Maywood fosters environmental stewardship through educational and outdoor experiences designed to connect our community with the natural world.
Maywood Environmental Park is open to the public year-round and offers environmental education opportunities, outdoor recreation, and hands-on experiences.
We foster environmental stewardship by providing opportunities for community members to explore, learn, and enjoy Maywood’s facilities, natural landscape, and programming;
We build community awareness of the value of Maywood to Sheboygan and surrounding regions through outreach and promotional materials;
We strive to connect our community to the natural world and to be a targeted destination for visitors and community members across all generations.
From Farm to Forests...The History of Maywood
The land now known as Maywood was gifted to the City of Sheboygan in 1973 by Mr. and Mrs. Ellwood H. May who owned Mayline Furniture in Sheboygan. In the 1950s, the Mays built a house and hobby farm on the park’s original 120-acres. The land was used for raising black angus cattle. After extensive study for potential uses of the land, including the development of a golf course, it was decided to use the acreage for an environmental park. In 1983, that park became the Ellwood H. May Environmental Park – or more commonly known as – Maywood.
Work began to restore and create habitat throughout the park. As native species were introduced, signs of the farm were replaced with forests, wetlands, prairie, and ponds. Over the years additional acreage was added to the park to provide the 135-acres our community enjoys today.
A Timeline of Maywood’s Restoration and Major Events
1973 – Property for Maywood is donated to the City of Sheboygan
1983 – The City of Sheboygan officially designates Maywood as an environmental park and the Maywood Association and Trusts are formed to support the mission of the park.
1983-1986 – First trails developed in the park. The Wisconsin Conservation Corps assists with developing park features and Ecology Center.
1984 – Trees are planted along Mueller Road to create pine and mixed forest areas.
1984-1989 – Prairie is planted. Native grasses and flowers are seeded over 21 acres.
1986 – a Suspension Bridge is constructed over the Pigeon River, providing park visitors with an easy way to access the southern areas of the park.
1988 – Two ponds are constructed southwest of the Ecology Center. The ponds are filled by springs on the adjacent hillsides.
1993 – Restoration of the wetlands south of the Pigeon River begins. Tile lines that had been part of the farm fields are removed.
1995 – The Prairie Overlook is constructed to provide visitors an elevated view of the prairie and create additional space for public programs. This same year the Early Bird Rotary Club helps convert the garage of the May home into an Environmental Lab to host school programs.
1998 – Park Director Dave Kuckuk participates in the Maywood CYBERHIKE – a thru-hike of the Ice Age Trail – to help raise funds for an Ecology Center addition. The hike makes use of the internet to share progress with students and supporters throughout the area.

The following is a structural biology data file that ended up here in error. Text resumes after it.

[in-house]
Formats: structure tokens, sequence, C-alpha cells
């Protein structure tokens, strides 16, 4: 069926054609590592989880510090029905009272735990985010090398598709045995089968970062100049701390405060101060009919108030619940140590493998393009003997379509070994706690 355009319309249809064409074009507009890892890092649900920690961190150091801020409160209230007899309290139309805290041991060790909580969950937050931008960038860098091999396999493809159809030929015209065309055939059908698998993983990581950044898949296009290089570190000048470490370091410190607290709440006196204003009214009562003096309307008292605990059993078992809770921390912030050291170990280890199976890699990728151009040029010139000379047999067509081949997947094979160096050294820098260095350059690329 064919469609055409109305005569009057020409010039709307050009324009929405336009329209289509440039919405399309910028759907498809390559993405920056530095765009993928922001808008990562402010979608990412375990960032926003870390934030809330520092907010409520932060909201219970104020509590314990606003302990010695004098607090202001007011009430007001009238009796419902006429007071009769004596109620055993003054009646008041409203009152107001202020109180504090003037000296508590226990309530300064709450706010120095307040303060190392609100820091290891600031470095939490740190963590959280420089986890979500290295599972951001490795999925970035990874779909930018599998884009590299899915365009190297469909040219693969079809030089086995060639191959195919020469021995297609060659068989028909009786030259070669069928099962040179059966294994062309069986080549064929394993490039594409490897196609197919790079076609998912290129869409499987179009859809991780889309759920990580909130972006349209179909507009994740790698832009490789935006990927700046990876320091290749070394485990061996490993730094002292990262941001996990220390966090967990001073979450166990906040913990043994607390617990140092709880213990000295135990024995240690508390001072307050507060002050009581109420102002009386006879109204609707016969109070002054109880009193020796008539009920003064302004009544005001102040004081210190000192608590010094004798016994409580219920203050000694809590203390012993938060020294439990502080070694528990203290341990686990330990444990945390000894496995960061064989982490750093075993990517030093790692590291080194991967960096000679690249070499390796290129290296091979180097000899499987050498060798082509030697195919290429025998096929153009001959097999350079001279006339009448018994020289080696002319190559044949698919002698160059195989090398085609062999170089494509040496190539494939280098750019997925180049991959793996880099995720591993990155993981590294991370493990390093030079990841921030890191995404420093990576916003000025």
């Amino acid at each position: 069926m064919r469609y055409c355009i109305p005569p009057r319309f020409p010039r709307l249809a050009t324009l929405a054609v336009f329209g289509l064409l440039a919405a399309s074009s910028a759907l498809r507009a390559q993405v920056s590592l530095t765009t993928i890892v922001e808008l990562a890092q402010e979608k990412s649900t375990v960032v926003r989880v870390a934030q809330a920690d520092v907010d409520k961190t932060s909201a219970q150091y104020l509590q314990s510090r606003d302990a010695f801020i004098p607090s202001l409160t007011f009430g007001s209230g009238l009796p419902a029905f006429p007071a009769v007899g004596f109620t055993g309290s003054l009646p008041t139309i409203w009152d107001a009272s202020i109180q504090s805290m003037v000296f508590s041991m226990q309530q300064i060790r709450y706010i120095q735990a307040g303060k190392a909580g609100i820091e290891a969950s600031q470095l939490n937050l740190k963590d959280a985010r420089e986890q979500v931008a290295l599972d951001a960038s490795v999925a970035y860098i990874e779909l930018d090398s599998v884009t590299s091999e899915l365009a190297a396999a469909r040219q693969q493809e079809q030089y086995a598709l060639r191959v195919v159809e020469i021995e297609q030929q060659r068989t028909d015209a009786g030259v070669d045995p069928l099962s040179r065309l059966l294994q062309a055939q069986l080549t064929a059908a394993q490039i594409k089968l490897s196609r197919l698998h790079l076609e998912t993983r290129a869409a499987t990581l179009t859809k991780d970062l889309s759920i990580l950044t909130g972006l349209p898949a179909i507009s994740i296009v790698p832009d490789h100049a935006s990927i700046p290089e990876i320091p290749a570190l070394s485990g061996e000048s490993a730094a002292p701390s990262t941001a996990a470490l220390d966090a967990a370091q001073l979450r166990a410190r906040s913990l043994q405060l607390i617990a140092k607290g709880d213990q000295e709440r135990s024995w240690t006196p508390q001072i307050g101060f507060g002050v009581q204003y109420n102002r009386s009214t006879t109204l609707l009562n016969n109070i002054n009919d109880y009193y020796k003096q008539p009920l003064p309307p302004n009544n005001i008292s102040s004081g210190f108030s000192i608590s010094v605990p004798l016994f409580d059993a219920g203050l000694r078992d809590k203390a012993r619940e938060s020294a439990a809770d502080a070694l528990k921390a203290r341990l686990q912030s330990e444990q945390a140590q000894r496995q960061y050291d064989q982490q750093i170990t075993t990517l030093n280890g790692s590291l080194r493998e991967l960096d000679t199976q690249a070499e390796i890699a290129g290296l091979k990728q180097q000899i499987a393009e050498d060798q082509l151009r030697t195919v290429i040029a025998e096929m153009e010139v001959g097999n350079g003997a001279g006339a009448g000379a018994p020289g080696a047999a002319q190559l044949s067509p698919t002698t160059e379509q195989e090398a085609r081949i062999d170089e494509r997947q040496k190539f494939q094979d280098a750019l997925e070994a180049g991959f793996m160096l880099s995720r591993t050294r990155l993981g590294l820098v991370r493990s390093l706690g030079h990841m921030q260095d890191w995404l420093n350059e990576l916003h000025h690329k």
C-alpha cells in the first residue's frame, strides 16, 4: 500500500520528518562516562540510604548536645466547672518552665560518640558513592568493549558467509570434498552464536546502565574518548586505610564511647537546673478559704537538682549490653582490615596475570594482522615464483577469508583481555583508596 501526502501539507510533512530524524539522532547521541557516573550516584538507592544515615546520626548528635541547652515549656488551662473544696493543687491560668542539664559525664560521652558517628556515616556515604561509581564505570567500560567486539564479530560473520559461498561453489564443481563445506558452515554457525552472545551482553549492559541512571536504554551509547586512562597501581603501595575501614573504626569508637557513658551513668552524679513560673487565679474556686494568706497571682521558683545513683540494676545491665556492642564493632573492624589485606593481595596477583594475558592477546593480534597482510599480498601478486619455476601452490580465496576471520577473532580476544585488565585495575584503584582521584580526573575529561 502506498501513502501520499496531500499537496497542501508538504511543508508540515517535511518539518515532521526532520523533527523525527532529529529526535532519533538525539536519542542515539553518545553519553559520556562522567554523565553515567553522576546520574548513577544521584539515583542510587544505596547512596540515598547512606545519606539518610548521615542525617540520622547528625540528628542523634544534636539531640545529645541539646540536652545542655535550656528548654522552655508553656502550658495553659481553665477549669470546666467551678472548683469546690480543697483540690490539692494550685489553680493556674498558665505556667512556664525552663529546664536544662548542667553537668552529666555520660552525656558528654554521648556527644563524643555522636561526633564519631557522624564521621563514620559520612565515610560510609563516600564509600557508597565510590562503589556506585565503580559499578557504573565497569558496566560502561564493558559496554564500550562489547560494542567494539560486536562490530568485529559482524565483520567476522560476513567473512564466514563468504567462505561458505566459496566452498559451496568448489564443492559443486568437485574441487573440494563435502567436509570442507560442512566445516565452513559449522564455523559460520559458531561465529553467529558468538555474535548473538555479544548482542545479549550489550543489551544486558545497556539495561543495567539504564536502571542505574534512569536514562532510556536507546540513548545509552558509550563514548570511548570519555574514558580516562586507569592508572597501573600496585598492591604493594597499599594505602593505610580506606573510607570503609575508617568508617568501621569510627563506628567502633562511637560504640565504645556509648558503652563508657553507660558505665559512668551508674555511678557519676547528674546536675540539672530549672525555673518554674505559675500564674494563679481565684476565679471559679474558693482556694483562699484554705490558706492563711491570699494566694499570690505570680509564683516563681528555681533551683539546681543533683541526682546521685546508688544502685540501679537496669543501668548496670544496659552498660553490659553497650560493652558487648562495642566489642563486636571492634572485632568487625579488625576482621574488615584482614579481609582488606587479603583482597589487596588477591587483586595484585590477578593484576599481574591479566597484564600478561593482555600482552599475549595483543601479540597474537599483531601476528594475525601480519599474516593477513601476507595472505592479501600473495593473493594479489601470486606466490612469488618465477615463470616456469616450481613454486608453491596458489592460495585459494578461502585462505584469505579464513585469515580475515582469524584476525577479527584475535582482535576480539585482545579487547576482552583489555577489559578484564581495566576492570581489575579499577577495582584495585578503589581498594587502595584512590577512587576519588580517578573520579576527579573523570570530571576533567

2001 – The Arboretum is established at Maywood by the Town & Country Garden Club. The 5.5 acre site east of the Ecology Center features native trees and shrubs and serves as an educational resource for the community.
2005 – The Garton Family gifts the 35-acre Bur Oak site to the City of Sheboygan. The site is designated as a land conservancy and will be overseen by Glacial Lakes Conservancy with stewardship provided by Maywood.
2006 – The Ecology Center addition is completed. The addition includes a new lobby area, large pavilion, and basement field lab that greatly increase the capacity to host public and school programs.
2006 – The Rain Garden is established just west of the newly expanded Ecology Center. Using run-off from the Ecology Center roof and near-by driveway, the garden features water-loving native species and helps prevent erosion along the adjacent hillside.
2010 – Solar Panels are installed in the parking lot and on part of the Ecology Center roof. The panels provide at least 20% of the Center’s electrical needs.
2010 – The Hummingbird Garden is established by Lake Shore Garden Club. Featuring native flowers and shrubs, the garden provides an oasis for bees, butterflies, birds, and insects. The garden is easily accessible near the east parking lot.
2014 – An observation bee hive is installed inside the Ecology Center.
2016 – A life-sized demonstration eagle’s nest is added to the south deck of the Ecology Center.
2018 – The Generational Forest is established between the prairie and Arboretum. Over the next several years invasive species are removed, native trees and shrubs are planted, and an archway sign is installed. The forest serves as a reminder that environmental education is important at every age.
2018 – Y-koda Nature School at Maywood is established. It is a 4k charter preschool option and a partnership between the Sheboygan YMCA Camp Y-koda, Maywood, and the Sheboygan Area School District. It is the first nature-based preschool in Sheboygan County.
2020 – Maywood participates in a USDA study of the invasive emerald ash borer. Affected ash trees are removed from the park and taken to a lab in Michigan for research.
2021 – A new evaporator for maple sugaring is installed in the Dave Kuckuk Sugar House. The modernized equipment streamlines the process of turning sap from Maywood’s maple sugar trees into maple syrup.